You might be focused on some of the major blockbusters to come in a few weeks, and I don’t blame you for it. However, every so often, there’s a documentary that strikes a chord with the general public, becoming more than a mere retelling of events that occurred in the past. Won’t You Be My Neighbor? is that film for 2018, and it’ll mostly likely go down as one of my personal favorites of the year when it’s all said and done.
The following review will be spoiler free.
Directed By: Morgan Neville
Including: Fred Rogers, Francois Clemmons, Yo-Yo Ma, Joe Negri, Kailyn Davis, and David Newell
A spiritual man, Fred Rogers became exactly what children needed upon starting his own television show: a voice of compassion. Mr. Rogers preached love and tenderness to all people. His legacy will always live on.
In his own special way, Fred Rogers constantly pushed the boundaries of television and political/cultural dialogue, injecting a little life and kindness in every person he touched, even if he was met with opposition.
From 1968 to 2001, Fred Rogers starred in his own television show Mister Rogers’ Neighborhood which was aimed at children, nurturing loving connection while having topical discussions.
Rogers was trained and ordained as a minister before starting his show, and he wasn’t very happy with the nature of television and how it addressed children. Naturally, as anyone would, he started working in show business to change what he saw, beginning on a small local station in Pittsburgh on a show entitled The Children’s Corner. It became clear rather quickly that Fred Rogers was meant for more than a few side character bits he performed on the show, and his stardom began to grow. Years later, now on set of Mister Rogers’ Neighborhood, Fred Rogers was a star all across the country, and he eventually did much more for the world than stand in front of a camera, including procuring millions of dollars for childhood entertainment.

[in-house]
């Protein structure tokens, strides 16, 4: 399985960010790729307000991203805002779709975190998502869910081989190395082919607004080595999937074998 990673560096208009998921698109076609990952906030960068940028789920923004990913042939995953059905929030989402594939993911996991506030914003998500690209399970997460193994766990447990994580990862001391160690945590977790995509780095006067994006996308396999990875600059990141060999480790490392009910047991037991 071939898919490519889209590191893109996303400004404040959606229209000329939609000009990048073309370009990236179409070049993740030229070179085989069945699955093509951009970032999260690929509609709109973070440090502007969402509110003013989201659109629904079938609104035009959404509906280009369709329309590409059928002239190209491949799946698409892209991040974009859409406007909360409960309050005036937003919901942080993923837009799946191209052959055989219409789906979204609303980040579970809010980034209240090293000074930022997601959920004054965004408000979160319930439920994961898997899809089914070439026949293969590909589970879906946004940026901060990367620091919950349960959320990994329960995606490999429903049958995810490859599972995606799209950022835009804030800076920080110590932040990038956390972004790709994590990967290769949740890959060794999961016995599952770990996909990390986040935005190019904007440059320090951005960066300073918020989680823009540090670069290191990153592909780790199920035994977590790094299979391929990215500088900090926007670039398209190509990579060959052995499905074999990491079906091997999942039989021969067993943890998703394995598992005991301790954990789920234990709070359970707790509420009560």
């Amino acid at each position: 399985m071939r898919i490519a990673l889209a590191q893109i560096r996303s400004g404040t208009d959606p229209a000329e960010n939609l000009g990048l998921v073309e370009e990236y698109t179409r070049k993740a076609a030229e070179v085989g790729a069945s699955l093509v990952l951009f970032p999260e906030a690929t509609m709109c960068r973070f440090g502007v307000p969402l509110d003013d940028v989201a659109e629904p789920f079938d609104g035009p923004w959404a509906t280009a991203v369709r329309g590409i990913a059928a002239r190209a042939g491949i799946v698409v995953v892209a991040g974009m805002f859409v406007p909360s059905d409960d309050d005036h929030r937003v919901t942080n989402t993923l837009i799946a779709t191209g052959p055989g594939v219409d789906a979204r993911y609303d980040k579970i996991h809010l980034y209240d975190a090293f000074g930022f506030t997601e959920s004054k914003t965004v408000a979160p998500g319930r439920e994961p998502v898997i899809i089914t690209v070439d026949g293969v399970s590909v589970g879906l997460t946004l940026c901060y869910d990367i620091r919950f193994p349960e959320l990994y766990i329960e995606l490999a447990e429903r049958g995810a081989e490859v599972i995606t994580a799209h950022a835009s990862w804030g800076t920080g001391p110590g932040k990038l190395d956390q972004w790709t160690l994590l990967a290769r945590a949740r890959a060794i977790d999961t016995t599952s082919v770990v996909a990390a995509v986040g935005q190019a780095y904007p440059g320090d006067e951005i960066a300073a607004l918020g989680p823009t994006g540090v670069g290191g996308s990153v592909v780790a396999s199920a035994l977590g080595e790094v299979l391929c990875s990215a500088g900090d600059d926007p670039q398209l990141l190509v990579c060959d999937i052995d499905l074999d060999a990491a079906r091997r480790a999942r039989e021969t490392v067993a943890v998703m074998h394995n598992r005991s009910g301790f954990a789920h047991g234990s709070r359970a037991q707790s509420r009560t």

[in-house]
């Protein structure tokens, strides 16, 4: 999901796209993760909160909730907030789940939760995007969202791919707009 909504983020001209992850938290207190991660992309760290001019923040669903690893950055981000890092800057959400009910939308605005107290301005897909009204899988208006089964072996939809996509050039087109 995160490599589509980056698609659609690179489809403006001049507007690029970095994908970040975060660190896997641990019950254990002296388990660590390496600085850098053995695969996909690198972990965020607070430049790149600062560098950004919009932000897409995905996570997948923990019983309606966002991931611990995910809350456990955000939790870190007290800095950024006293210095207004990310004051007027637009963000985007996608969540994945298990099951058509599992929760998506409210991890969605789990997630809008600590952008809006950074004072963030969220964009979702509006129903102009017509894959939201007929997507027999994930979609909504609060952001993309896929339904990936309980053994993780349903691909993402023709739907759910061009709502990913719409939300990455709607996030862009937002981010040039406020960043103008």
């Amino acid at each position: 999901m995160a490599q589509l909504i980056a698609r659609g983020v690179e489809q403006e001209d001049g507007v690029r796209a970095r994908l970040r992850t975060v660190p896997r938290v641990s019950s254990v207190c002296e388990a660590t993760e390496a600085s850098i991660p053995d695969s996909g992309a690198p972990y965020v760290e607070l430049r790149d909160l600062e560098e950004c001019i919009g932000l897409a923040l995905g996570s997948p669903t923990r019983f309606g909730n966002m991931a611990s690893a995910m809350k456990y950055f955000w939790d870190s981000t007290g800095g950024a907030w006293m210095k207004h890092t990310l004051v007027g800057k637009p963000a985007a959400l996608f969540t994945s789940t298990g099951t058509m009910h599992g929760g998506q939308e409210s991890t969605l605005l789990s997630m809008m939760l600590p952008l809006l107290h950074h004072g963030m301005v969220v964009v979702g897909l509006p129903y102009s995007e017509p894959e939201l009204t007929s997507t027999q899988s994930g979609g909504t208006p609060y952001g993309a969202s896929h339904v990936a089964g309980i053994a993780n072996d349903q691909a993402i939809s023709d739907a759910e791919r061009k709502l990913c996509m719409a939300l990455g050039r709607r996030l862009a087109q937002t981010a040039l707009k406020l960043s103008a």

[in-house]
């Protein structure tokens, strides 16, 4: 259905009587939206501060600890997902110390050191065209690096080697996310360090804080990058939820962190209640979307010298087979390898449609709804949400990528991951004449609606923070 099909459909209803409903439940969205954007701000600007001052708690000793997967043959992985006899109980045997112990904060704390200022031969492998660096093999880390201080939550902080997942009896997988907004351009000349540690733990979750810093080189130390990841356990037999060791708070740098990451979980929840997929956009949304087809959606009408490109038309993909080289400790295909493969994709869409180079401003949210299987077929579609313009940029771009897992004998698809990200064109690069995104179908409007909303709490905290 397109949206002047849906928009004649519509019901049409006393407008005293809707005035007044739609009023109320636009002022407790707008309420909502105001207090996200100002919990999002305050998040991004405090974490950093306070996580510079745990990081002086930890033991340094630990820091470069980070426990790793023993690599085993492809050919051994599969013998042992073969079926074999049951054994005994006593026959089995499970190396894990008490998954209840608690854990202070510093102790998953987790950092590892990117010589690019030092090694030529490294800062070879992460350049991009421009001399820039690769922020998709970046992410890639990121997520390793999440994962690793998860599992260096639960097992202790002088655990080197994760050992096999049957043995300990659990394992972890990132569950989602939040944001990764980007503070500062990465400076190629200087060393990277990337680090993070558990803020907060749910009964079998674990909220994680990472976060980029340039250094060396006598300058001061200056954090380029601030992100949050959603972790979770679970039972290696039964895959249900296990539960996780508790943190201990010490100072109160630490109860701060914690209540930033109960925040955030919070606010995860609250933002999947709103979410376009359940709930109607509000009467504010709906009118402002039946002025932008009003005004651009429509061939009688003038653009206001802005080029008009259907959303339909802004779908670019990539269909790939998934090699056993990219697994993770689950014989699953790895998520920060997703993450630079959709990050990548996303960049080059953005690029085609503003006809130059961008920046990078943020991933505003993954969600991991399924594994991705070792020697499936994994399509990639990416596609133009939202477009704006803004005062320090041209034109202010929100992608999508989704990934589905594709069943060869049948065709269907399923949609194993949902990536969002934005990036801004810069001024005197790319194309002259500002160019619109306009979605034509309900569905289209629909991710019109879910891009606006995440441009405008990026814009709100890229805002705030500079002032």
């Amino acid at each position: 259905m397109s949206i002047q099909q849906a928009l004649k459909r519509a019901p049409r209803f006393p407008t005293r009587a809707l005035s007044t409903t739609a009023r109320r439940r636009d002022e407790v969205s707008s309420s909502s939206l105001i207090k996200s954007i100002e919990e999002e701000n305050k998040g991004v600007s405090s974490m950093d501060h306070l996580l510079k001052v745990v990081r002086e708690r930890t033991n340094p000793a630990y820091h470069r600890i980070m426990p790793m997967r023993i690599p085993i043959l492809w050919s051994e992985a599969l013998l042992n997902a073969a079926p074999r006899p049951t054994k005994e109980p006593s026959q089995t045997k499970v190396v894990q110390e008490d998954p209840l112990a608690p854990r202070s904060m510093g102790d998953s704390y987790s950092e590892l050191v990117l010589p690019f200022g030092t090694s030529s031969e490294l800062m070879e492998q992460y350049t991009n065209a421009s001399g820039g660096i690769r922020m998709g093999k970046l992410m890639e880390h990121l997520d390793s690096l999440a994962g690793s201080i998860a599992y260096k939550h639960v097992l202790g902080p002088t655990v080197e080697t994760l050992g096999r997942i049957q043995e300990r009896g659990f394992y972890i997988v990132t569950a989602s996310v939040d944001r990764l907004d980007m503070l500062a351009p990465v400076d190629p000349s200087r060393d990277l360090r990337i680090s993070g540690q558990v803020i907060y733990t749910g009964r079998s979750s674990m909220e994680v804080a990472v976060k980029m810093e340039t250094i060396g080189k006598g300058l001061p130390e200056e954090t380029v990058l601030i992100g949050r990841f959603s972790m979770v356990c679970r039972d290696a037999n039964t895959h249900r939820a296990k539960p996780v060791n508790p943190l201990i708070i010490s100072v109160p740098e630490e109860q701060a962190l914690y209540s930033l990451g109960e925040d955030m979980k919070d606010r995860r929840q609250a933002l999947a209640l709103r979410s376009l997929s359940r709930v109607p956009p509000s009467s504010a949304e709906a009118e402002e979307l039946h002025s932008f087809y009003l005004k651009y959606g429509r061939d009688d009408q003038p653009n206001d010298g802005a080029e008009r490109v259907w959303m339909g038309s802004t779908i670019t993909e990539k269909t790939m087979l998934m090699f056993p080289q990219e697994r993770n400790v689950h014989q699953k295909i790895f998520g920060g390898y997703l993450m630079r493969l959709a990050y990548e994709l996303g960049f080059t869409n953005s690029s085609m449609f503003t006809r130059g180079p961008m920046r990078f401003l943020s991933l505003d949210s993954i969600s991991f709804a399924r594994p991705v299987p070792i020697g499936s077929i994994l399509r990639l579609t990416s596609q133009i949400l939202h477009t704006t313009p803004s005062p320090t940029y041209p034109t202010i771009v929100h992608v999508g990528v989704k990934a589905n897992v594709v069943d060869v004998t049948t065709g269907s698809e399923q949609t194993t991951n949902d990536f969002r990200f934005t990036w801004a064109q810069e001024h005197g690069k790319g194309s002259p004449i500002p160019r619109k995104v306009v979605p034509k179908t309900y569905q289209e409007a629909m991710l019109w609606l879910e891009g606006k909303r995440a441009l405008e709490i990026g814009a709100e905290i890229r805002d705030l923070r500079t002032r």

Won’t You Be My Neighbor? Captures What Made Fred Rogers So Great
In popular culture, there’s a kind of remembrance for Fred Rogers as this saint-like figure that brought so much joy to the world. Won’t You Be My Neighbor? doubles down on this sentiment as dozens of talking heads exclaim, “seriously, he was that nice.”
There’s a difference between lauding an individual for being a great role model and smoothing the edges of their personality, however. While the documentary praises Fred Rogers for being a great man, it isn’t afraid to show some rather unnerving pieces of his personality such as his reluctance to embrace homosexuals. But, eventually, love always won out with Fred. Won’t You Be My Neighbor? dives head first into this idea, showing that — while Fred was a person with just as many fears as anyone else — he always focused on breathing positivity and kindness into every person he came across, especially children who are the most impressionable group of people in our species. That’s how to be a great role model!
This Documentary Earns its Emotion